Andrea Rossi has stated that he is aiming to launch the E-Cat SKL, which generates electricity, in 2022. It seems now, from recent comments Rossi has made on the Journal of Nuclear Physics, that the product will be coupled with batteries in order to provide electricity that can be used to power inductive loads.
For reasons not explained, currently the E-Cat SKL, is unable to work with inductive loads, which would include electric motors, compressors, transformers and any other electronic device that includes coils.
Rossi was asked this question yesterday:
April 28, 2021 at 10:05 PM
Hi Dr. Rossi,
I have two questions:
1. In regards to driving an inductive load with the E-cat. Is it possible that the E-cat reaction is fundamentally unable to create electricity capable of driving an inductive load or do you think it is an engineering issue and it will eventually be worked out?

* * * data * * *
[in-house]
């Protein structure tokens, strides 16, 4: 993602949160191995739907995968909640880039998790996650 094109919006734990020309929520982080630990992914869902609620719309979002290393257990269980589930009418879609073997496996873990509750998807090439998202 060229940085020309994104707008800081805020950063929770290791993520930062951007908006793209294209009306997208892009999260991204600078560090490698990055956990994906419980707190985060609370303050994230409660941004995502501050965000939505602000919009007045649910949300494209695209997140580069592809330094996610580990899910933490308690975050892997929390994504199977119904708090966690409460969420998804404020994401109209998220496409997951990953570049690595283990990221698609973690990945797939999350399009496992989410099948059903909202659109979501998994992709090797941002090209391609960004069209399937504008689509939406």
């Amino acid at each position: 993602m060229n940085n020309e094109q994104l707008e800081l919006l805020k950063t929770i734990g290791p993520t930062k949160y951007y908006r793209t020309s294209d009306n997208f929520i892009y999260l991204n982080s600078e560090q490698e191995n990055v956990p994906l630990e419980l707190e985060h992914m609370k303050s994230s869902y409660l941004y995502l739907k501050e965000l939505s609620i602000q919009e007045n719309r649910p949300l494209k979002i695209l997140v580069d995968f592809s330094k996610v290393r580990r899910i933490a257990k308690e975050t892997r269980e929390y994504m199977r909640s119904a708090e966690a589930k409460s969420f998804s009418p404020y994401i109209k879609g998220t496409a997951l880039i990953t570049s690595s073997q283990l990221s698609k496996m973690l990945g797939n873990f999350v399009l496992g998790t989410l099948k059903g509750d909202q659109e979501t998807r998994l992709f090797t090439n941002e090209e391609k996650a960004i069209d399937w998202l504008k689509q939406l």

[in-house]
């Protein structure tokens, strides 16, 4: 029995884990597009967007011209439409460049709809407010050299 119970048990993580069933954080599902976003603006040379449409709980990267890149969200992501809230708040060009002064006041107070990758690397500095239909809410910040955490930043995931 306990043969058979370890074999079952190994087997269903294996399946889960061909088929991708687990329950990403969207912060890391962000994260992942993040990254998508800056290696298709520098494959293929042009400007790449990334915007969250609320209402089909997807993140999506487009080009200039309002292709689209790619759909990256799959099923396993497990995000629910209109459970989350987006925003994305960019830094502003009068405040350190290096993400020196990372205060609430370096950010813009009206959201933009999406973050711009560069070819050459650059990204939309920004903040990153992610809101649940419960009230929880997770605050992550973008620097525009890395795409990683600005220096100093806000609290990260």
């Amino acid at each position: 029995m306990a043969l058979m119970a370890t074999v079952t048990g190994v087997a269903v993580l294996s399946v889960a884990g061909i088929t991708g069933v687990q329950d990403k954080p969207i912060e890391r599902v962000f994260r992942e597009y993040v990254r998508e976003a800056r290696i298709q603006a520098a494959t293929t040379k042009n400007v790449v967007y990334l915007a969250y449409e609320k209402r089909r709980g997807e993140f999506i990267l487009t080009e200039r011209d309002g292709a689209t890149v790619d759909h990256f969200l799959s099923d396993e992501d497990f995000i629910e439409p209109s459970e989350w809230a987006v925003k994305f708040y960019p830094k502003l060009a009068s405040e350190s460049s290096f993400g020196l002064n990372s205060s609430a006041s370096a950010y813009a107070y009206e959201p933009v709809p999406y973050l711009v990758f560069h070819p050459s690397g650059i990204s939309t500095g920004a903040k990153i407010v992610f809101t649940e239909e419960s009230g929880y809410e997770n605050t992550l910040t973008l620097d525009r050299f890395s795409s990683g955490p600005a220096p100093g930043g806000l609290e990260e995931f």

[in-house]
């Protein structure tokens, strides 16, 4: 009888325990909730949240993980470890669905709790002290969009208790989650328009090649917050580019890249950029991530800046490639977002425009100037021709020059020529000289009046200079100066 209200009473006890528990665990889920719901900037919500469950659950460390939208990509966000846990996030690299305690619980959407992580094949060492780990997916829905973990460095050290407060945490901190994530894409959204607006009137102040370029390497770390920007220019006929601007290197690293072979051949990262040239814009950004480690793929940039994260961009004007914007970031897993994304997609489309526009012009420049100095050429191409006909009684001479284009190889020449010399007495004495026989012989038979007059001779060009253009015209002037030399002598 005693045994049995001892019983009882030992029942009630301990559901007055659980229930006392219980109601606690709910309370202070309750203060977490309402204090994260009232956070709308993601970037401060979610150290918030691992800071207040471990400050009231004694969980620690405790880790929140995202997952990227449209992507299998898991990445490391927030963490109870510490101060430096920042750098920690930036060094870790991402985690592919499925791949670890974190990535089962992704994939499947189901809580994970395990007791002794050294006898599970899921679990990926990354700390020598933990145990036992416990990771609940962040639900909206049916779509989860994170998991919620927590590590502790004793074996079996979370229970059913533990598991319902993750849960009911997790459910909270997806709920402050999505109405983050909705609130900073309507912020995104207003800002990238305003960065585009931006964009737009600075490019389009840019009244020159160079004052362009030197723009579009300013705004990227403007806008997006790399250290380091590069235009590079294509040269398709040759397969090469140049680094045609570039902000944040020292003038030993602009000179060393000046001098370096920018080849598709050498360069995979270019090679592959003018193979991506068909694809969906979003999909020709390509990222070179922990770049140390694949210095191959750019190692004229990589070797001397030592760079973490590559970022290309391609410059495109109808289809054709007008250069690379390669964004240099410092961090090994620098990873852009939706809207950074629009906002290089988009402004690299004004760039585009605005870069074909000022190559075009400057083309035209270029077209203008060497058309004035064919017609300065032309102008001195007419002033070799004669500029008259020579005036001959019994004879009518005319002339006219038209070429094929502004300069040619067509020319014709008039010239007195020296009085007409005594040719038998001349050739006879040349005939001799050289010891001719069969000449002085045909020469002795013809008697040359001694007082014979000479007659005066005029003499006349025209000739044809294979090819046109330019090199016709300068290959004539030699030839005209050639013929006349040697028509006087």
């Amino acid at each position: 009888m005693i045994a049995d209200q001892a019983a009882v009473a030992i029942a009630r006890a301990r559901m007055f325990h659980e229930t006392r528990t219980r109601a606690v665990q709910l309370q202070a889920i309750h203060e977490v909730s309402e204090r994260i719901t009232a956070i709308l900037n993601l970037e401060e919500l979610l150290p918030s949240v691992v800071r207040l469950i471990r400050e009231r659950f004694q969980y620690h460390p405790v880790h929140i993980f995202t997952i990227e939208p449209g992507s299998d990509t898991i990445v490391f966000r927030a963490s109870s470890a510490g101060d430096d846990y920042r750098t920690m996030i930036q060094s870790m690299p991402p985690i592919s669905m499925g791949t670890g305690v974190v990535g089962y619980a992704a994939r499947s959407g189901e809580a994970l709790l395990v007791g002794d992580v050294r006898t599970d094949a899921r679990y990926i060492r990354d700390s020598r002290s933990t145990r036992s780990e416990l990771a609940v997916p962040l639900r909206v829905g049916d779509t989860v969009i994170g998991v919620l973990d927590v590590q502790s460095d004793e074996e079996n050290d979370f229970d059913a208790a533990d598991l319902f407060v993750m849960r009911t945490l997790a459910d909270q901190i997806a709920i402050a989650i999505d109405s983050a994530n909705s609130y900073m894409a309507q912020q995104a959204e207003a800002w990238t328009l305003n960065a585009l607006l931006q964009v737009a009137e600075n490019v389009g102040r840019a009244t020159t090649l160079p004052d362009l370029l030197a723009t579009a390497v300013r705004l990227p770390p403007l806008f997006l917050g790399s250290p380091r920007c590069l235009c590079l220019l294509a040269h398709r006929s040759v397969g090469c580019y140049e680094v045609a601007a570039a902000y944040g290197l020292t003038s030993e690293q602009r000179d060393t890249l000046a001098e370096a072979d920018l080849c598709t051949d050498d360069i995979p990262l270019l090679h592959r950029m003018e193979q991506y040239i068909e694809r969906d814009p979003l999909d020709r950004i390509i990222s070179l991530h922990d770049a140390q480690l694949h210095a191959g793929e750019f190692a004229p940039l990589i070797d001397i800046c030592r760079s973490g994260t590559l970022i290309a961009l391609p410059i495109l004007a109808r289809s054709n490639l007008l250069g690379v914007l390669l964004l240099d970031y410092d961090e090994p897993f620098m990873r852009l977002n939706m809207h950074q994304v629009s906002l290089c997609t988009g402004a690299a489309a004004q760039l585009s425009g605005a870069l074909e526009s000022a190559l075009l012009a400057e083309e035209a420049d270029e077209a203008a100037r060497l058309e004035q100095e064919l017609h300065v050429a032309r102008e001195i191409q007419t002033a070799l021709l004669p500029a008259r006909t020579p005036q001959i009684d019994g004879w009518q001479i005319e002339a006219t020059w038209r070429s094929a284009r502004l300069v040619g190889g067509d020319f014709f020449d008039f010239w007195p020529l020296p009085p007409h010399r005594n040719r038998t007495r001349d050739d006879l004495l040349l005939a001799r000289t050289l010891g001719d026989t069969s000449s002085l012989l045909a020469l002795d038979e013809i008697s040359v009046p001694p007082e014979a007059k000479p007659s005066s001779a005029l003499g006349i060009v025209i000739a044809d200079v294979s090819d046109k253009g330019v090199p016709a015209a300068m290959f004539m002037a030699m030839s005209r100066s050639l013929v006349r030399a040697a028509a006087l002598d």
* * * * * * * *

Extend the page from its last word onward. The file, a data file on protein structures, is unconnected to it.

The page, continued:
2. Would you say that the IP protection in the E-cat is military grade?
April 29, 2021 at 4:06 AM
1- maybe, but the interface with a battery is a solution in most of cases
2- I do not know
It would seem then, that a battery is going to be requirement for the E-Cat SKL for the time being. The good thing about this is that battery technology is ubiquitous these days, and there is a great deal of R&D going on worldwide which is improving battery performance. A downside would seem to be that it would mean extra expense will be added to the E-Cat SKL, and that eventually batteries become degraded to a point where they need replacement.
Rossi is not one to stop R&D efforts with the E-Cat so I expect he will continue to find ways to make the E-Cat SKL work without batteries, but it does appear that he sees them as a way forward.